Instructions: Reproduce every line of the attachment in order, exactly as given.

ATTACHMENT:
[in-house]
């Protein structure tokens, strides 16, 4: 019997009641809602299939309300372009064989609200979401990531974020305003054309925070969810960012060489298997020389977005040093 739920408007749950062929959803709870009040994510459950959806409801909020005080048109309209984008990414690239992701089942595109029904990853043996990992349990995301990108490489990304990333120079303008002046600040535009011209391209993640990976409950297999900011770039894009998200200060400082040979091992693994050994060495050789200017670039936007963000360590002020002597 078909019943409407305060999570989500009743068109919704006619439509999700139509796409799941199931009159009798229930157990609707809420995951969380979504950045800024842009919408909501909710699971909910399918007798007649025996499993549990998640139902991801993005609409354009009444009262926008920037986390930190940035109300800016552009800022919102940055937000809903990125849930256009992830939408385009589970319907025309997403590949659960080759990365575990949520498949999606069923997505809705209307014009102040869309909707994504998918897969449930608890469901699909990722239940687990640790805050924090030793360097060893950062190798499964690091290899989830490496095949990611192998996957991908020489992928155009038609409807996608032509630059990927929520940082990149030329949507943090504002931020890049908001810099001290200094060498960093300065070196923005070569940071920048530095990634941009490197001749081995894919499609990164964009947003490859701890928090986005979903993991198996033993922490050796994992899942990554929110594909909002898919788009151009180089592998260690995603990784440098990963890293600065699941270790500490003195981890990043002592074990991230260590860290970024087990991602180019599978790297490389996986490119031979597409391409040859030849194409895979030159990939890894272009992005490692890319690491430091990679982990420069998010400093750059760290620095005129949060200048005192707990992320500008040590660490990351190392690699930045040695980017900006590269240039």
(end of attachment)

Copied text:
[in-house]
């Protein structure tokens, strides 16, 4: 019997009641809602299939309300372009064989609200979401990531974020305003054309925070969810960012060489298997020389977005040093 739920408007749950062929959803709870009040994510459950959806409801909020005080048109309209984008990414690239992701089942595109029904990853043996990992349990995301990108490489990304990333120079303008002046600040535009011209391209993640990976409950297999900011770039894009998200200060400082040979091992693994050994060495050789200017670039936007963000360590002020002597 078909019943409407305060999570989500009743068109919704006619439509999700139509796409799941199931009159009798229930157990609707809420995951969380979504950045800024842009919408909501909710699971909910399918007798007649025996499993549990998640139902991801993005609409354009009444009262926008920037986390930190940035109300800016552009800022919102940055937000809903990125849930256009992830939408385009589970319907025309997403590949659960080759990365575990949520498949999606069923997505809705209307014009102040869309909707994504998918897969449930608890469901699909990722239940687990640790805050924090030793360097060893950062190798499964690091290899989830490496095949990611192998996957991908020489992928155009038609409807996608032509630059990927929520940082990149030329949507943090504002931020890049908001810099001290200094060498960093300065070196923005070569940071920048530095990634941009490197001749081995894919499609990164964009947003490859701890928090986005979903993991198996033993922490050796994992899942990554929110594909909002898919788009151009180089592998260690995603990784440098990963890293600065699941270790500490003195981890990043002592074990991230260590860290970024087990991602180019599978790297490389996986490119031979597409391409040859030849194409895979030159990939890894272009992005490692890319690491430091990679982990420069998010400093750059760290620095005129949060200048005192707990992320500008040590660490990351190392690699930045040695980017900006590269240039």